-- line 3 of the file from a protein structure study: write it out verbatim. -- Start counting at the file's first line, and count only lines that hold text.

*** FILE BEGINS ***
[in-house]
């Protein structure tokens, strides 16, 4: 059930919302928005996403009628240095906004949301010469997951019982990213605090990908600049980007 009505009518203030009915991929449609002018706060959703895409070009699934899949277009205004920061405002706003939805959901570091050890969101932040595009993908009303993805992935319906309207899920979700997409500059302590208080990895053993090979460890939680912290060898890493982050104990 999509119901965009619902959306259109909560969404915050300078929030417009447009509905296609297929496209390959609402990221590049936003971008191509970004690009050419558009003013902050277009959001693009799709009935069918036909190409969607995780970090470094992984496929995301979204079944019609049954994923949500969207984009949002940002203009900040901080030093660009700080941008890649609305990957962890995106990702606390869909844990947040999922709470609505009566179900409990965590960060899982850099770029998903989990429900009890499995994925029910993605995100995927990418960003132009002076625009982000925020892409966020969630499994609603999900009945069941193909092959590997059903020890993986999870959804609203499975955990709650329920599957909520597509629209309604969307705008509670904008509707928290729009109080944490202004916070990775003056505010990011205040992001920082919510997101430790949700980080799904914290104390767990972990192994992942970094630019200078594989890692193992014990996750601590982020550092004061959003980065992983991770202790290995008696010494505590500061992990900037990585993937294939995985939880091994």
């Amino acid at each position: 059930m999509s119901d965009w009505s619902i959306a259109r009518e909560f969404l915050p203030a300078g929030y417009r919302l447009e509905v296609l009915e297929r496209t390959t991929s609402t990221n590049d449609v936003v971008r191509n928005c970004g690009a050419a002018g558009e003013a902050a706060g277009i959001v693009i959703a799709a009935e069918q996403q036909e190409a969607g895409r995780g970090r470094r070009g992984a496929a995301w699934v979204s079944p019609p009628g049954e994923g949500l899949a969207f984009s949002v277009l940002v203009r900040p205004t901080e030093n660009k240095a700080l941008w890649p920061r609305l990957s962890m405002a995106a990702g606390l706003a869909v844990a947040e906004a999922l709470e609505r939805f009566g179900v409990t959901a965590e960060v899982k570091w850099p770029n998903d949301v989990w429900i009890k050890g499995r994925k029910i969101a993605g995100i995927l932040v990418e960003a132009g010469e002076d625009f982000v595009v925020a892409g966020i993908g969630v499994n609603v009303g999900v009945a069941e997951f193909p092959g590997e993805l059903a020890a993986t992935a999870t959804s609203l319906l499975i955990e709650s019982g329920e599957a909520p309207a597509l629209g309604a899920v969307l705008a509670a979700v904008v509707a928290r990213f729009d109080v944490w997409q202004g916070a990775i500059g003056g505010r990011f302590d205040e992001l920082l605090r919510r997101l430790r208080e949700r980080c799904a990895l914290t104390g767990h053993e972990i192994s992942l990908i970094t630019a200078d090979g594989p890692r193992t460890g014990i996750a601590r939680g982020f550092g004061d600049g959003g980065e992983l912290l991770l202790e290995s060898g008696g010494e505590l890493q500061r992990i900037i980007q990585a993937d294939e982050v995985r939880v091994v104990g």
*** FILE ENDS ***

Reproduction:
């Amino acid at each position: 059930m999509s119901d965009w009505s619902i959306a259109r009518e909560f969404l915050p203030a300078g929030y417009r919302l447009e509905v296609l009915e297929r496209t390959t991929s609402t990221n590049d449609v936003v971008r191509n928005c970004g690009a050419a002018g558009e003013a902050a706060g277009i959001v693009i959703a799709a009935e069918q996403q036909e190409a969607g895409r995780g970090r470094r070009g992984a496929a995301w699934v979204s079944p019609p009628g049954e994923g949500l899949a969207f984009s949002v277009l940002v203009r900040p205004t901080e030093n660009k240095a700080l941008w890649p920061r609305l990957s962890m405002a995106a990702g606390l706003a869909v844990a947040e906004a999922l709470e609505r939805f009566g179900v409990t959901a965590e960060v899982k570091w850099p770029n998903d949301v989990w429900i009890k050890g499995r994925k029910i969101a993605g995100i995927l932040v990418e960003a132009g010469e002076d625009f982000v595009v925020a892409g966020i993908g969630v499994n609603v009303g999900v009945a069941e997951f193909p092959g590997e993805l059903a020890a993986t992935a999870t959804s609203l319906l499975i955990e709650s019982g329920e599957a909520p309207a597509l629209g309604a899920v969307l705008a509670a979700v904008v509707a928290r990213f729009d109080v944490w997409q202004g916070a990775i500059g003056g505010r990011f302590d205040e992001l920082l605090r919510r997101l430790r208080e949700r980080c799904a990895l914290t104390g767990h053993e972990i192994s992942l990908i970094t630019a200078d090979g594989p890692r193992t460890g014990i996750a601590r939680g982020f550092g004061d600049g959003g980065e992983l912290l991770l202790e290995s060898g008696g010494e505590l890493q500061r992990i900037i980007q990585a993937d294939e982050v995985r939880v091994v104990g």